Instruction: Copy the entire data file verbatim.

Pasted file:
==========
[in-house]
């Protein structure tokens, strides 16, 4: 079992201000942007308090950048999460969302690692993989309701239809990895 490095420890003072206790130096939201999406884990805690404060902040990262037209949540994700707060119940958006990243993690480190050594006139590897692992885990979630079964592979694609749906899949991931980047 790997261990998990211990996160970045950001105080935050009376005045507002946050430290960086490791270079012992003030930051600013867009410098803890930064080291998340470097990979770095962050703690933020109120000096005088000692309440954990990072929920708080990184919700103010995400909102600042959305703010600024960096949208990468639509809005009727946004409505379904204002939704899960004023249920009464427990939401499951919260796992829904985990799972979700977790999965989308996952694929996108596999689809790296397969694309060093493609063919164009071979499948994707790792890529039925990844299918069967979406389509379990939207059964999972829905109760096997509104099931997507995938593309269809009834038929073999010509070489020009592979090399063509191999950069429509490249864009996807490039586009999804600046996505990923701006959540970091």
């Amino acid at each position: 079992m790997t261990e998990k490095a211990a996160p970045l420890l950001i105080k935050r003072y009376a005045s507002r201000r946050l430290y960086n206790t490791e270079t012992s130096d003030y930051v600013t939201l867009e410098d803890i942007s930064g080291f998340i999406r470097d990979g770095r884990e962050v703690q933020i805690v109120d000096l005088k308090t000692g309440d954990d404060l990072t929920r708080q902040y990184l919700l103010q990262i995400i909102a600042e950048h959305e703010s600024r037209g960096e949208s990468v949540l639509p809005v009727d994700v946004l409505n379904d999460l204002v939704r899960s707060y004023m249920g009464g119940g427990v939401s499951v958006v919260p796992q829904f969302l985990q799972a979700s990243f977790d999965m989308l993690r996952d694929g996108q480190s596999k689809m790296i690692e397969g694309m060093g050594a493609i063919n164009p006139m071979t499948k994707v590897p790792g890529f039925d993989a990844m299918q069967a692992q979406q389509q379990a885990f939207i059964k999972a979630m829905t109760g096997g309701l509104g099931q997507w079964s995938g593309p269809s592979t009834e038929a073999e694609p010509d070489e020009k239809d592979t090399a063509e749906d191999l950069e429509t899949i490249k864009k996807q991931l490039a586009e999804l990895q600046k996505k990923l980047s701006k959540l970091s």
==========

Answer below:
[in-house]
């Protein structure tokens, strides 16, 4: 079992201000942007308090950048999460969302690692993989309701239809990895 490095420890003072206790130096939201999406884990805690404060902040990262037209949540994700707060119940958006990243993690480190050594006139590897692992885990979630079964592979694609749906899949991931980047 790997261990998990211990996160970045950001105080935050009376005045507002946050430290960086490791270079012992003030930051600013867009410098803890930064080291998340470097990979770095962050703690933020109120000096005088000692309440954990990072929920708080990184919700103010995400909102600042959305703010600024960096949208990468639509809005009727946004409505379904204002939704899960004023249920009464427990939401499951919260796992829904985990799972979700977790999965989308996952694929996108596999689809790296397969694309060093493609063919164009071979499948994707790792890529039925990844299918069967979406389509379990939207059964999972829905109760096997509104099931997507995938593309269809009834038929073999010509070489020009592979090399063509191999950069429509490249864009996807490039586009999804600046996505990923701006959540970091």
């Amino acid at each position: 079992m790997t261990e998990k490095a211990a996160p970045l420890l950001i105080k935050r003072y009376a005045s507002r201000r946050l430290y960086n206790t490791e270079t012992s130096d003030y930051v600013t939201l867009e410098d803890i942007s930064g080291f998340i999406r470097d990979g770095r884990e962050v703690q933020i805690v109120d000096l005088k308090t000692g309440d954990d404060l990072t929920r708080q902040y990184l919700l103010q990262i995400i909102a600042e950048h959305e703010s600024r037209g960096e949208s990468v949540l639509p809005v009727d994700v946004l409505n379904d999460l204002v939704r899960s707060y004023m249920g009464g119940g427990v939401s499951v958006v919260p796992q829904f969302l985990q799972a979700s990243f977790d999965m989308l993690r996952d694929g996108q480190s596999k689809m790296i690692e397969g694309m060093g050594a493609i063919n164009p006139m071979t499948k994707v590897p790792g890529f039925d993989a990844m299918q069967a692992q979406q389509q379990a885990f939207i059964k999972a979630m829905t109760g096997g309701l509104g099931q997507w079964s995938g593309p269809s592979t009834e038929a073999e694609p010509d070489e020009k239809d592979t090399a063509e749906d191999l950069e429509t899949i490249k864009k996807q991931l490039a586009e999804l990895q600046k996505k990923l980047s701006k959540l970091s």